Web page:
Asked on 28 May 2019
For someone who is risk averse like you mention, I would then put it into:
While not technically an investment, a high interest rate yielding savings account can give you a 2-3% p.a. interest rate. Additionally, if it's not conditional on minimum spending, it's very easy to manage since there isn’t much to do after opening your account.
Fully Secured Bonds are another excellent low-risk investment option.
A Certificate of Deposit is also considered to be a pretty safe investment. When you invest in term CDs, the bank assures a guaranteed interest rate over a specific time period, or variable-rate CDs where the interest rate is tied to some type of index – like a stock market index.
This is a financial instrument provided by banks or NBFCs which provides investors a higher rate of interest than a regular savings account, until the given maturity date. It
Slightly higher risk then the previous options mentioned, ETFs look to give you exposure to a basket of underlying assets, to create an index that mimics the market index or a market theme. The benefit is that they provide instant diversification. You could look at the various robo advisors to help automate the investing process for you.
In my humble opinion, risk averse just means lack of knowledge/willingness to learn. If you want to watch your money grow, invest in yourself first. Read kiyosaki financial quadrant for a start. Hope you can achieve 1000% profits soon. Fyi, risk is subjective and speaks about your level of knowledge. Example: would a seasoned property agent think investing in a 1 million condo for himself low risk or high risk?
Top Contributor (Jun)
I think for risk adverse, afraid to lose money, then you can put into endowments, fixed deposits, Singapore savings bonds, high interest savings accounts...
Your risk appetite is just 1/3 of the whole story. It tells you your Willingness to take risks. When we do investments, we need to know our Need and Ability to take risks as well. The Need comes from any potential shortfalls we might have from our financial goals, such as achieving FI. The Ability comes from proper financial planning, which includes but is not limited to, whether you have set aside sufficient emergency fund, whether you have protected a potential income loss with suitable insurance, whether you have any financial dependants, and your time horizon.
If you have a low willingness (risk averse) to take risk but there is a need and you have the ability, then you really should take some risks in your portfolio. The converse is also true. If you have a high willingness (aggressive), but have no need and no ability, then you really shouldn't take any risk at all.
There are many instruments to help even the most risk averse investor get started.
CPF offers a risk free return of up to 5% p.a. Why not consider doing a Retirement Sum topping up to your Special Account to enjoy tax relief of up to $7,000 next year?
Before you start investing, it is important to set up an emergency fund if you don’t already have one. Like the name suggests, this fund kicks in during an emergency, when you are no longer able to generate active income, and it should be able to sustain you for 3 - 6 months. The rest of the money, never put them all into the same basket. It’s important to diversify to different financial products, even if they are low-risk investments.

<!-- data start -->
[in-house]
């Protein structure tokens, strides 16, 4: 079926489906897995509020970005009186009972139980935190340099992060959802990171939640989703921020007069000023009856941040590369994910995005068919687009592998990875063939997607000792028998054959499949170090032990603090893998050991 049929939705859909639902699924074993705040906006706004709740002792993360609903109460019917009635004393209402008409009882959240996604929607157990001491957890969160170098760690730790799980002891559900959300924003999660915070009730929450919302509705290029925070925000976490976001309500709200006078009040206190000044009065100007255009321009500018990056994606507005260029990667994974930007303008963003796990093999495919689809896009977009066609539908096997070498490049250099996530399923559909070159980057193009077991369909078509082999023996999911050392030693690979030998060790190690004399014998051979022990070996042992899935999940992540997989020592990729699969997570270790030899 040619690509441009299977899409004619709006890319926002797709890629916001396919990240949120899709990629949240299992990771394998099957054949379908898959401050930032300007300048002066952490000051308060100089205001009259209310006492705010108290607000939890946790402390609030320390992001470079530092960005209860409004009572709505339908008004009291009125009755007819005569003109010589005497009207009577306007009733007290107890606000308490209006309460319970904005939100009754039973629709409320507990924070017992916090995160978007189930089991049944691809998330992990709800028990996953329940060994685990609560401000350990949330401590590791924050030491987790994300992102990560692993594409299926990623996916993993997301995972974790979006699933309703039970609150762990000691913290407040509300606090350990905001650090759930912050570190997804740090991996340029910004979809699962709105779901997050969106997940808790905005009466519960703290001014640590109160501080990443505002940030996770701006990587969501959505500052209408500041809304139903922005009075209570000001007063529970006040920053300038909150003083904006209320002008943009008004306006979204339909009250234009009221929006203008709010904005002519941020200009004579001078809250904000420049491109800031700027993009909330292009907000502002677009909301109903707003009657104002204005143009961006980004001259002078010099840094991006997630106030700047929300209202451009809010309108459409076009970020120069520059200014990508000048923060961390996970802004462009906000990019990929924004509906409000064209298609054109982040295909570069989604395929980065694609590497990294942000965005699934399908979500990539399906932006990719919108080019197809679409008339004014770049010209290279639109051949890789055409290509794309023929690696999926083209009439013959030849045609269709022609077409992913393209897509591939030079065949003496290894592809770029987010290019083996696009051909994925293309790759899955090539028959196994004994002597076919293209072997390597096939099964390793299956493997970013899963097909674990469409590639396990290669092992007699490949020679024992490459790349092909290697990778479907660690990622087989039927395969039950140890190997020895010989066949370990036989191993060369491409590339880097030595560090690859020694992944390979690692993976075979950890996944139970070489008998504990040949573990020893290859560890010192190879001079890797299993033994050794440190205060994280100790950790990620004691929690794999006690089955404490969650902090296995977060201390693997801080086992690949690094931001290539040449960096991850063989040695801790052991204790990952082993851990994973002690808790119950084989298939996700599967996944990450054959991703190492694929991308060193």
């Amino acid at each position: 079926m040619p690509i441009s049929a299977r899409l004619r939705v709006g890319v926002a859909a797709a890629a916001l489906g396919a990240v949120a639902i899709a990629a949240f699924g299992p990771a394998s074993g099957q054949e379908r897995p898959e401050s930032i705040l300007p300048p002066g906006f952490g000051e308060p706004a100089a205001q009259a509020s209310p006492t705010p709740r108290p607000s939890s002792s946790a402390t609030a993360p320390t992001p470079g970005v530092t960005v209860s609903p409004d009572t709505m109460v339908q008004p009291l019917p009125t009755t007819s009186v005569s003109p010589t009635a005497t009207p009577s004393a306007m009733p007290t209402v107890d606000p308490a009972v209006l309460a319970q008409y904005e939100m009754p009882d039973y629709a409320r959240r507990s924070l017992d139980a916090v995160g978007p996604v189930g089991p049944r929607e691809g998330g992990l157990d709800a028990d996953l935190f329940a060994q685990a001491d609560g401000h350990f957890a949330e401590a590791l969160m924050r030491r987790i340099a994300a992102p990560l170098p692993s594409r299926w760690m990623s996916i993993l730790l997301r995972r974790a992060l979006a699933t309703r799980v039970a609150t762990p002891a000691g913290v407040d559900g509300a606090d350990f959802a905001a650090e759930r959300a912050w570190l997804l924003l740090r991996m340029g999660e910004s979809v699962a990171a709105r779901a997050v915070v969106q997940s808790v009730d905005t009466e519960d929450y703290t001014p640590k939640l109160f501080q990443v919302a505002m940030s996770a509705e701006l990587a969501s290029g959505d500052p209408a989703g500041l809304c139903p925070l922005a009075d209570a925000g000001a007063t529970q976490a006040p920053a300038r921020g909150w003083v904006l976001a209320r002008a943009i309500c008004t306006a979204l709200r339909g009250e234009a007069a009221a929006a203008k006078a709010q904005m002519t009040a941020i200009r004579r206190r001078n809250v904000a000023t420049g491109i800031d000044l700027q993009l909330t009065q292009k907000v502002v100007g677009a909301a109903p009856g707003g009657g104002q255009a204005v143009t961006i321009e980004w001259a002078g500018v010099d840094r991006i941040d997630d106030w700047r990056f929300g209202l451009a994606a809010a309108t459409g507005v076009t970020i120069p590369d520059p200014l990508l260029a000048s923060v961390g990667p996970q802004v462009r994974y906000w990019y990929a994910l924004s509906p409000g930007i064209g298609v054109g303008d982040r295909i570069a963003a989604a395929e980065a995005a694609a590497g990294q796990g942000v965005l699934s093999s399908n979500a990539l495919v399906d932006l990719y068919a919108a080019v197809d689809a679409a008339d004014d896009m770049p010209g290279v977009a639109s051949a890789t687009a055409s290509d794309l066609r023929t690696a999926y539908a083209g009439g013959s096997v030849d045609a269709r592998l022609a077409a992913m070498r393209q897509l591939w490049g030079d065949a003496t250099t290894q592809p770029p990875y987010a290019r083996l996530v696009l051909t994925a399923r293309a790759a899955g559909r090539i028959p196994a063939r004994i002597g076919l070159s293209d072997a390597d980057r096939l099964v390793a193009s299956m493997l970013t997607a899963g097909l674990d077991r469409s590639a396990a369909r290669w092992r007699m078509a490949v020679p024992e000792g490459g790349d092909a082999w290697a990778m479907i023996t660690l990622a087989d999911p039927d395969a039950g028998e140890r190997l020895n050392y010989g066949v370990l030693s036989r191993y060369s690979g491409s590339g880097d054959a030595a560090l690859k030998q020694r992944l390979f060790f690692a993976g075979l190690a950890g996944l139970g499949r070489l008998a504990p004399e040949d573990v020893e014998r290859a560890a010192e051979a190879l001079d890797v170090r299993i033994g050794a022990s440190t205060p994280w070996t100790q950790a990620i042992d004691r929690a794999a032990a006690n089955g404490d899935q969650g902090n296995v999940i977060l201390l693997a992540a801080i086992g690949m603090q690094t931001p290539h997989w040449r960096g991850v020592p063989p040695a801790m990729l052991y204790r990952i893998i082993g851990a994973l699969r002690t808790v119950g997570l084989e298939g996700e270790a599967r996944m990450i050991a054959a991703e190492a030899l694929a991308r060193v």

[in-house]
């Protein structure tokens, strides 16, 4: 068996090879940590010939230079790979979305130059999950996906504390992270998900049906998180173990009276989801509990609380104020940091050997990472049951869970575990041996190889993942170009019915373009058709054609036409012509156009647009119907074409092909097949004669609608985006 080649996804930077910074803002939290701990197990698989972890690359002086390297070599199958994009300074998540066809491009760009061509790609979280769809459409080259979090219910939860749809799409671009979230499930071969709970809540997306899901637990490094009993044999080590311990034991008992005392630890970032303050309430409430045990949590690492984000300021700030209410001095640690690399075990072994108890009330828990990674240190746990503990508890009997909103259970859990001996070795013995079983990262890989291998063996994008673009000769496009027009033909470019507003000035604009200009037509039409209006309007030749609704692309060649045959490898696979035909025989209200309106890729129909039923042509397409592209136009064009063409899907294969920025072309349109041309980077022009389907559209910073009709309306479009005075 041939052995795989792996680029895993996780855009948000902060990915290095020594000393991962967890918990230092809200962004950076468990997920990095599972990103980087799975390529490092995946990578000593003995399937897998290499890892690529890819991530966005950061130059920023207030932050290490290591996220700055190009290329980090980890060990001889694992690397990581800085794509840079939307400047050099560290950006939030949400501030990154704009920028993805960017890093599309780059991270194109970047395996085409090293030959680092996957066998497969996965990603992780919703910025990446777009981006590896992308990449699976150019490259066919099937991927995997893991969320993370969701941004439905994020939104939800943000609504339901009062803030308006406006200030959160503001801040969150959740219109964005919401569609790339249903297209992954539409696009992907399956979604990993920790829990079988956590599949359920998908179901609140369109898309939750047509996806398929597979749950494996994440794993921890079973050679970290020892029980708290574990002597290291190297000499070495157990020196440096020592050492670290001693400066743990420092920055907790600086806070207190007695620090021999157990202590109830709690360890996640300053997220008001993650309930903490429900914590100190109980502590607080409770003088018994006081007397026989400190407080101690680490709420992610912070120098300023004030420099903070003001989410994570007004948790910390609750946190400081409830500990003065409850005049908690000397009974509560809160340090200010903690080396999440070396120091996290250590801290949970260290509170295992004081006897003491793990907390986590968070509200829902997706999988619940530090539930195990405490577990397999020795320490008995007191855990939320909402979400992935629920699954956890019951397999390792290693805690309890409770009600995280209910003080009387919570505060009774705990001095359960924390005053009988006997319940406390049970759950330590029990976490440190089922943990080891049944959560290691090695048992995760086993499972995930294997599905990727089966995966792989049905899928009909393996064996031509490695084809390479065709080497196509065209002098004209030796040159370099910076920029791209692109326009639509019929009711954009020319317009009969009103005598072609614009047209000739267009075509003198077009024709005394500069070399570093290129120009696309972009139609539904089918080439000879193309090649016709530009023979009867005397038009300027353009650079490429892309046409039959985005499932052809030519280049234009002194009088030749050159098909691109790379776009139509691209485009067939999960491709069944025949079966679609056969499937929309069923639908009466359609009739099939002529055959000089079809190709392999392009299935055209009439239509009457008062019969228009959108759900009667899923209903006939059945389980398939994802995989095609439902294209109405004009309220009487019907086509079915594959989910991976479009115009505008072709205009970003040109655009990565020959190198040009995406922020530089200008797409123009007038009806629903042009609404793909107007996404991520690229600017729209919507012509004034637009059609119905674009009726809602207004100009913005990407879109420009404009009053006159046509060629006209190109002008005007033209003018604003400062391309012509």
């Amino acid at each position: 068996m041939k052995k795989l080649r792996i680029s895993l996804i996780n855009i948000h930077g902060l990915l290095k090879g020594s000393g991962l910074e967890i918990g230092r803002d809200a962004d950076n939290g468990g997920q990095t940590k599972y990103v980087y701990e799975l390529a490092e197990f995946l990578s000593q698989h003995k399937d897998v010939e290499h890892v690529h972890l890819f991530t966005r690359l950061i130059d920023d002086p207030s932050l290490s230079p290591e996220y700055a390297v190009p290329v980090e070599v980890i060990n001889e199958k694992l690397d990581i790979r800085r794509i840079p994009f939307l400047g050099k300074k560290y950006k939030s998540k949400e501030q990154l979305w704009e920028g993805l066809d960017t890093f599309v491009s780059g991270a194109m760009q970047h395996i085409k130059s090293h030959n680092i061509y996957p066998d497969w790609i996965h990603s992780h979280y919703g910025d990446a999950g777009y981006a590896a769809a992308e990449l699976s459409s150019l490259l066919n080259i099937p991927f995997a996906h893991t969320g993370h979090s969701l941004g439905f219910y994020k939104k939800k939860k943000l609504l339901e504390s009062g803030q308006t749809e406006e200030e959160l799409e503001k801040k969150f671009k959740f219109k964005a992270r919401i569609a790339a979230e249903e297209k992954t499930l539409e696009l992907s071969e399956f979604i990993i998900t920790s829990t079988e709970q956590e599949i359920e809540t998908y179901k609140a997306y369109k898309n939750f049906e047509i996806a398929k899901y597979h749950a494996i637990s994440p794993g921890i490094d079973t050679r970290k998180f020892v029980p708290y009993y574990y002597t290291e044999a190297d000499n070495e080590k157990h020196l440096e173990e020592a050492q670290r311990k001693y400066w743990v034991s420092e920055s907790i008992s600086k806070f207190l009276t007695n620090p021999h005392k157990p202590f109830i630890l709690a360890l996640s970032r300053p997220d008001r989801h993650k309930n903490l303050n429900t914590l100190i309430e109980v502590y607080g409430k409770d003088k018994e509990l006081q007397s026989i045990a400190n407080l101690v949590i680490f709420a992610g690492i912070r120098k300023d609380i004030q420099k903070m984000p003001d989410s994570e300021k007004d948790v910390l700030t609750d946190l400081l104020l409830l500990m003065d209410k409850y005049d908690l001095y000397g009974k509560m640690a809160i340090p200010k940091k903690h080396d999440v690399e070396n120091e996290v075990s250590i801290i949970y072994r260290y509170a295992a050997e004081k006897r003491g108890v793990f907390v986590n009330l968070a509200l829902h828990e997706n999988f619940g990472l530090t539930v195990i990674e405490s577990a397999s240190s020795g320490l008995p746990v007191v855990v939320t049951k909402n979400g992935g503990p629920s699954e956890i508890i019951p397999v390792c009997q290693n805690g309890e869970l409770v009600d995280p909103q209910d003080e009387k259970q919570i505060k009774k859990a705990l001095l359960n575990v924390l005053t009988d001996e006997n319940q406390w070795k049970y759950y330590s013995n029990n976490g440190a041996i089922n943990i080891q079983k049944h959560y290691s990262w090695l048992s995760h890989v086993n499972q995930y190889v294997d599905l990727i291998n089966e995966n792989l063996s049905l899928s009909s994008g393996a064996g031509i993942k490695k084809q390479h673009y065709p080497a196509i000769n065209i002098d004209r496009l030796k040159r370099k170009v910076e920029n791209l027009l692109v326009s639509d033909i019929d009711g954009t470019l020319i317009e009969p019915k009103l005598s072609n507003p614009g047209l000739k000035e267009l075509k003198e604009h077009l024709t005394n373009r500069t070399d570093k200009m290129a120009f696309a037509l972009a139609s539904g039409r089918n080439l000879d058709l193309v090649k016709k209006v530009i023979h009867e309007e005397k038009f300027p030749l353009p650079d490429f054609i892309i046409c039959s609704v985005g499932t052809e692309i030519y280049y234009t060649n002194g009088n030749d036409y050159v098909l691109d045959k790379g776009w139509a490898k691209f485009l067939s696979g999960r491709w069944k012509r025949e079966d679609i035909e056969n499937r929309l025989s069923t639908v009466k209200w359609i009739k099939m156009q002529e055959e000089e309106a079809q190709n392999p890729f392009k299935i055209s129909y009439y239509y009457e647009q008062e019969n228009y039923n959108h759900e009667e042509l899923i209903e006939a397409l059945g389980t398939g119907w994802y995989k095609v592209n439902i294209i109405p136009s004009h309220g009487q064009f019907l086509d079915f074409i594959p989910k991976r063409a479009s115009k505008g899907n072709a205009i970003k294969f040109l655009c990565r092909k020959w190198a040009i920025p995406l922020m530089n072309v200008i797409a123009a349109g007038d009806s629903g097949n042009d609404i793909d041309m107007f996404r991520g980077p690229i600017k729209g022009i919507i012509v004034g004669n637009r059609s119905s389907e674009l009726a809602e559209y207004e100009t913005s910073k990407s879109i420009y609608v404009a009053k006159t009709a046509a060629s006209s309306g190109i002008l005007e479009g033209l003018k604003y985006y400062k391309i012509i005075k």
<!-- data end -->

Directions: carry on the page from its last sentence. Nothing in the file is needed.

You may consider investing a portion into Fixed Deposits, where a specific interest rate is guaranteed for the amount of funds deposited with the bank over a fixed period of time. Typically, you will need to deposit at least $20,000 to enjoy beneficial interest rates.
Otherwise, low-risk investments such as the Singapore Savings Bonds is a relatively safe option given that it is backed by the government. Of course, the interest rates are not as attractive, but all you have to do is decide how much to invest (in multiples of $500) and receive dividends for 10 years. If you want to be more active in the process, they are issued every month and you can always invest in smaller amounts based on how good the interest rates are compared to the market rate.
Another option worth trying is Exchange-Traded Fund (ETF), which are investment funds that traded similarly to stocks. ETFs are typically designed to replicate a specific index and follow its performance on the stock market. However, as it functions similarly to stocks, it is essential to determine how much you are willing to lose if the ETF does not perform well.
Most importantly, research and understand what you are investing in, you should not be investing in a specific product just because everyone else says so.
I think it is important to start with the end goal in mind and ask why you need to invest, more so than what to invest. They are two different questions.
If your goal is to beat the dismal interest from banks, then savings bonds, endowment with any insurer or fixed deposit will allow you to do that.
If your goal is to beat inflation, then you might want to consider putting into ETF pegged to SGX or US exchanges (NASDAQ etc) because historical trends have shown positive interest over the course of 5, 10, 20 years.
If your goal is to grow that amount into retirement, you need to start working backwards to see how much is required when you turn 45/55/65 and what is the required compounded interest rate required to grow that $50k.
My other advice is rather than going all in with $50k, break it down and do monthly investment so you average out the cost of the investment vehicle you decide to go with, and even out the risk even if market falls tomorrow, next year, or the year after.